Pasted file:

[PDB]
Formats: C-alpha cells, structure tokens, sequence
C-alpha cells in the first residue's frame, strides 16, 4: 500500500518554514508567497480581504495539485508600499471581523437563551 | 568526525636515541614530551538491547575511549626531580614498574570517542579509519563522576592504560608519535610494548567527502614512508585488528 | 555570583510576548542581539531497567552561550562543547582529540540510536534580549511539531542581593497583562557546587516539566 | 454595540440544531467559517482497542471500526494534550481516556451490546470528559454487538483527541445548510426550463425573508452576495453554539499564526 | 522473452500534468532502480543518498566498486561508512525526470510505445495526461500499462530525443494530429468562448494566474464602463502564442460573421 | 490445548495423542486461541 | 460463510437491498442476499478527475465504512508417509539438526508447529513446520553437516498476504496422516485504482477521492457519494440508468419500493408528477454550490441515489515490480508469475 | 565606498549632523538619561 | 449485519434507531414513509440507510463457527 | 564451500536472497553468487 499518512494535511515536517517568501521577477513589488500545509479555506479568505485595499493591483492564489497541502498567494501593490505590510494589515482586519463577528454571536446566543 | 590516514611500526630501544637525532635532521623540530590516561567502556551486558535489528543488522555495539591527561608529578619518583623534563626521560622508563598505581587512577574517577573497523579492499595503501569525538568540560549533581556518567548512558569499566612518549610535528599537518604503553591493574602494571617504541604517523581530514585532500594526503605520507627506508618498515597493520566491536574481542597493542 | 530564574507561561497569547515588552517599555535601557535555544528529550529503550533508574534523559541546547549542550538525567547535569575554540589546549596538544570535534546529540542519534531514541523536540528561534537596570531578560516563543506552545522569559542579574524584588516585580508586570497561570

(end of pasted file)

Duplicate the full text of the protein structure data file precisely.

[PDB]
Formats: C-alpha cells, structure tokens, sequence
C-alpha cells in the first residue's frame, strides 16, 4: 500500500518554514508567497480581504495539485508600499471581523437563551 | 568526525636515541614530551538491547575511549626531580614498574570517542579509519563522576592504560608519535610494548567527502614512508585488528 | 555570583510576548542581539531497567552561550562543547582529540540510536534580549511539531542581593497583562557546587516539566 | 454595540440544531467559517482497542471500526494534550481516556451490546470528559454487538483527541445548510426550463425573508452576495453554539499564526 | 522473452500534468532502480543518498566498486561508512525526470510505445495526461500499462530525443494530429468562448494566474464602463502564442460573421 | 490445548495423542486461541 | 460463510437491498442476499478527475465504512508417509539438526508447529513446520553437516498476504496422516485504482477521492457519494440508468419500493408528477454550490441515489515490480508469475 | 565606498549632523538619561 | 449485519434507531414513509440507510463457527 | 564451500536472497553468487 499518512494535511515536517517568501521577477513589488500545509479555506479568505485595499493591483492564489497541502498567494501593490505590510494589515482586519463577528454571536446566543 | 590516514611500526630501544637525532635532521623540530590516561567502556551486558535489528543488522555495539591527561608529578619518583623534563626521560622508563598505581587512577574517577573497523579492499595503501569525538568540560549533581556518567548512558569499566612518549610535528599537518604503553591493574602494571617504541604517523581530514585532500594526503605520507627506508618498515597493520566491536574481542597493542 | 530564574507561561497569547515588552517599555535601557535555544528529550529503550533508574534523559541546547549542550538525567547535569575554540589546549596538544570535534546529540542519534531514541523536540528561534537596570531578560516563543506552545522569559542579574524584588516585580508586570497561570